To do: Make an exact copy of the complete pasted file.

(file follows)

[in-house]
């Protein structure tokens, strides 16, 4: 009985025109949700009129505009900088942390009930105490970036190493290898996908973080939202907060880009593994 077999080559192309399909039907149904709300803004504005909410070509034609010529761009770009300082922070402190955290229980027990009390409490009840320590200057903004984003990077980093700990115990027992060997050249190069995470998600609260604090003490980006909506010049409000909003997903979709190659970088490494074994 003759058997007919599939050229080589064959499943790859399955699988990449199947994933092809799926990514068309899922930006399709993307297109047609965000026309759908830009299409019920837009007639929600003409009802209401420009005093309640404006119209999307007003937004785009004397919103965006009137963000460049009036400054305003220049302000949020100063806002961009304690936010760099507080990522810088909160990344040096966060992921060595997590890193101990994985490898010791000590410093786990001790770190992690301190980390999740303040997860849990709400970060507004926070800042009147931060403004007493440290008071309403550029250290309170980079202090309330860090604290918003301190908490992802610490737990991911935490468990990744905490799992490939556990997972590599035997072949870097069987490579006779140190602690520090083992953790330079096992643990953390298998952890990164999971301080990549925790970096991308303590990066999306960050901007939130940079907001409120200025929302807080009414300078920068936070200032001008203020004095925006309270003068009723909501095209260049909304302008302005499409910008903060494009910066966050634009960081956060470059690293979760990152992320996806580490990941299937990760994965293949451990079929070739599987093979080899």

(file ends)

[in-house]
């Protein structure tokens, strides 16, 4: 009985025109949700009129505009900088942390009930105490970036190493290898996908973080939202907060880009593994 077999080559192309399909039907149904709300803004504005909410070509034609010529761009770009300082922070402190955290229980027990009390409490009840320590200057903004984003990077980093700990115990027992060997050249190069995470998600609260604090003490980006909506010049409000909003997903979709190659970088490494074994 003759058997007919599939050229080589064959499943790859399955699988990449199947994933092809799926990514068309899922930006399709993307297109047609965000026309759908830009299409019920837009007639929600003409009802209401420009005093309640404006119209999307007003937004785009004397919103965006009137963000460049009036400054305003220049302000949020100063806002961009304690936010760099507080990522810088909160990344040096966060992921060595997590890193101990994985490898010791000590410093786990001790770190992690301190980390999740303040997860849990709400970060507004926070800042009147931060403004007493440290008071309403550029250290309170980079202090309330860090604290918003301190908490992802610490737990991911935490468990990744905490799992490939556990997972590599035997072949870097069987490579006779140190602690520090083992953790330079096992643990953390298998952890990164999971301080990549925790970096991308303590990066999306960050901007939130940079907001409120200025929302807080009414300078920068936070200032001008203020004095925006309270003068009723909501095209260049909304302008302005499409910008903060494009910066966050634009960081956060470059690293979760990152992320996806580490990941299937990760994965293949451990079929070739599987093979080899």